German news outlet SPIEGEL was granted access to NSA documents relating to surveillance of smartphones and issued a report on their findings on September 9, 2013. SPIEGEL’s report relies on NSA presentations that, among other things,details how iPhone files on computers –stored when a user synchronizes their phone– contain valuable information such as contact lists, call logs, and drafts of text messages. From this information, the NSA has developed reliable “scripts” that perform surveillance on different features of the iPhone, which include location features from third-party applications, geolocation of individuals to track their movements over time, and pictures taken with the iPhone’s camera.

How the NSA developed these scripts remains a mystery. SPIEGEL postulates that the organization hacked into the servers of private companies and stole encryption keys, or collaborated with technology companies to build back doors into their software, or else covertly introduced weaknesses into encryption standards.

The reason why smartphones are so attractive to intelligence gathering agencies, according to SPIEGEL, is that users suffer from “nomophobia.” That is, smartphone users take a carefree approach to their devices, which are in reality mini-computers. Smartphone users, use their devices as personal communication centers, digital secretaries, and personal motivators. This allows the NSA and other intelligence gathering entities to track a smartphone user’s social contacts, behaviors, location, interests (from search terms used on search engines), photos, and credit card/password information. As it were, the iPhone has gone from creating limitless channels of communication to creating limitless channels to invade users’ privacy under the power granted by the Patriot Act.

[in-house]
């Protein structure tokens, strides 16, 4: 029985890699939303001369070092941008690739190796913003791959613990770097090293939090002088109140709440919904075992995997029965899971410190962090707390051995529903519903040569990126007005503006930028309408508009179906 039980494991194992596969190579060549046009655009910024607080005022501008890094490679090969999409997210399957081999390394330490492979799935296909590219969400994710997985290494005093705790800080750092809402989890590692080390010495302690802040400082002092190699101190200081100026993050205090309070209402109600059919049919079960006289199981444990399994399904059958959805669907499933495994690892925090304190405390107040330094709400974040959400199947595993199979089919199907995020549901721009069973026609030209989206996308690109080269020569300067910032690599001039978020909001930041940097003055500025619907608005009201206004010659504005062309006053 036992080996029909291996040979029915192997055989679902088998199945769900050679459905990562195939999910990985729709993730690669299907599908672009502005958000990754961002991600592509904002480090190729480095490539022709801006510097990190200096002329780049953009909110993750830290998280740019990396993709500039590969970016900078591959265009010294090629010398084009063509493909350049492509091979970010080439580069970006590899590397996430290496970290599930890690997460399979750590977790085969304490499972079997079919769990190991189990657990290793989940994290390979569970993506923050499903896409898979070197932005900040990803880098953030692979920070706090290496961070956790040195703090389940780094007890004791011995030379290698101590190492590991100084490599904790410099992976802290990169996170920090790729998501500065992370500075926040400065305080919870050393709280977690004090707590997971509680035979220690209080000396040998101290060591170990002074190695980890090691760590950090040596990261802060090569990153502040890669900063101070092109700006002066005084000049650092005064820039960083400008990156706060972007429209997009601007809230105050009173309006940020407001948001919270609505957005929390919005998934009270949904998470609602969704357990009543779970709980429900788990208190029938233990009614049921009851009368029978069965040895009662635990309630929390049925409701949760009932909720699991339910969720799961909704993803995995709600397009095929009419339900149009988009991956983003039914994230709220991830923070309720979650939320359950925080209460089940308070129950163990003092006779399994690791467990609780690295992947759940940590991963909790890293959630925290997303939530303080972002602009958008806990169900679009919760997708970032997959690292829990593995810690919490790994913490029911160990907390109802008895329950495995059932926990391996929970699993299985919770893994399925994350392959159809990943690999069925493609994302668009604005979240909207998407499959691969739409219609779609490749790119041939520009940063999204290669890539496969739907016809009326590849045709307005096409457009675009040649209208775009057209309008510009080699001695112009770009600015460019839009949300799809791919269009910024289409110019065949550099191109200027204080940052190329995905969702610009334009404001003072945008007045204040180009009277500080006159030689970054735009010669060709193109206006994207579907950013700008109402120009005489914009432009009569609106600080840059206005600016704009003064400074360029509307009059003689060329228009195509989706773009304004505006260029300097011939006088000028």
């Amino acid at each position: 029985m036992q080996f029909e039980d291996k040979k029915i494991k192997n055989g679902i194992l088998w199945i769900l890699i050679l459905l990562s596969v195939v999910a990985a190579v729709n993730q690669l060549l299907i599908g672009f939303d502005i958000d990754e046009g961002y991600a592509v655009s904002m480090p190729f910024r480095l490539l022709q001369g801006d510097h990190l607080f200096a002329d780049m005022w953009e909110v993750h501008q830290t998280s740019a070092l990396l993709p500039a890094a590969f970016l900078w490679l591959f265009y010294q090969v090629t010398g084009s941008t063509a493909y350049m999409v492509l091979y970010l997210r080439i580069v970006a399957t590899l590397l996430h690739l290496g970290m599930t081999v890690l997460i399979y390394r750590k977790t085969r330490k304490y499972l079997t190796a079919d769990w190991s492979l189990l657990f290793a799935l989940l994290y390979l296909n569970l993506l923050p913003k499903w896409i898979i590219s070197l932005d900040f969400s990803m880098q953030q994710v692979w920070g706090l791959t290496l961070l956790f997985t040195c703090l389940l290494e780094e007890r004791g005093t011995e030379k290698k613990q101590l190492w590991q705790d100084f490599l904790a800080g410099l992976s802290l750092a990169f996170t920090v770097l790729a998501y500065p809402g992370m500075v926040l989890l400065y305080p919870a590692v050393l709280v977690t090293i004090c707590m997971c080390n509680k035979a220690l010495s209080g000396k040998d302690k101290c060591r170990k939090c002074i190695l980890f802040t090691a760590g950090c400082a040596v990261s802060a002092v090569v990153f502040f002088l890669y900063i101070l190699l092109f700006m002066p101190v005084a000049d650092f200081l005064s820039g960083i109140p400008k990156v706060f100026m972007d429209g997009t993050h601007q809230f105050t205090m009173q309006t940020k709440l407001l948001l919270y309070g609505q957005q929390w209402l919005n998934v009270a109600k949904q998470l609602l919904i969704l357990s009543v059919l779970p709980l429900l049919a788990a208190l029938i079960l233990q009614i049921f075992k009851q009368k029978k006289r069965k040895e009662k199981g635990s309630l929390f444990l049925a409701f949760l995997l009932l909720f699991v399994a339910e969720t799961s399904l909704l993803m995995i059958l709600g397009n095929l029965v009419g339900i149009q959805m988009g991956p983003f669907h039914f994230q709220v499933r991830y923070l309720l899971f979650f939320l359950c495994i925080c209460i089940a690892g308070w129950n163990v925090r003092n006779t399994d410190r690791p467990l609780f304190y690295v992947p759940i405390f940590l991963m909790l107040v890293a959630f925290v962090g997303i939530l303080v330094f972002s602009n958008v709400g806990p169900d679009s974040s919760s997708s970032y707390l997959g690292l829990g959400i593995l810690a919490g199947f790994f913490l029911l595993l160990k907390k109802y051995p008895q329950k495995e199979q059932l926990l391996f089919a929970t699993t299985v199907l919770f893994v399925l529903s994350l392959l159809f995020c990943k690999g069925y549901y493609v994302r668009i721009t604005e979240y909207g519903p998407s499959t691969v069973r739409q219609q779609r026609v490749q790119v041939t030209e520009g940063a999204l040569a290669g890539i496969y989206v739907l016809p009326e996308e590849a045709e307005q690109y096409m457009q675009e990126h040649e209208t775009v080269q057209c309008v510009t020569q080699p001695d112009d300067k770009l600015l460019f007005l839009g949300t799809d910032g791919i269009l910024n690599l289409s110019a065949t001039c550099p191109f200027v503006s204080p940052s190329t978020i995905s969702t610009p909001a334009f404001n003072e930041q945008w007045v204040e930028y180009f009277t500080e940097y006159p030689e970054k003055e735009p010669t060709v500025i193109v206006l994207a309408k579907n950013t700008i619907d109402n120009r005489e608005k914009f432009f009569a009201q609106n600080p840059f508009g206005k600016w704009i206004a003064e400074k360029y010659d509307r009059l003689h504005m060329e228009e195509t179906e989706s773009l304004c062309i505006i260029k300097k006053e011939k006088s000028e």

The Patriot Act has expansive power when it comes to limiting American’s right to privacy. The Act is highly criticized by those who hold an individual’s right to privacy as the most fundamental right in our country. From the SPIEGEL article, it now appears that the Patriot Act has ushered in George Orwell’s surveillance state. It is now time to have an open discussion about the powers granted by the Patriot Act and how our government plans to monitor those who invoke its power.

Proponents of the NSA’s tactics will likely argue that the surveillance protocol is only utilized for targeted individuals and tow the party line of “we have nothing to hide.” However, it is the further reaching implications of this use of the Patriot Act that necessitates the need for an open discussion about how the Act is utilized.

From the SPIEGEL article it is known that the NSA has a “Tailored Access Operation Department” that allows them to crack even the toughest of smartphone encryptions, which appears to be overstepping the purpose of the program which is to monitor valuable target information not to create a leviathan. The wealth of information that is procured by the NSA has also spawned a NSA Department responsible for customized surveillance operations against high interest targets, the ancillary to this a general surveillance operation against everyday individuals. Also, task forces that intensely study operating systems created for consumer use are only an inferential step away from an enforcement agency that polices the telecommunications of all citizens.

At its worst this form of surveillance can mutate into a government initiative to utilize public surveillance. If information is being stored, even as a precautionary measure, it is still available for future use if the Patriot Act enjoys greater acceptance. For this reason, the public may need to develop wariness to their smartphones and third-party applications. The prompt: “XYZ would like to use your current location” appears less attractive when the reality is that the NSA may be accessing your device and can thereby gather your private information.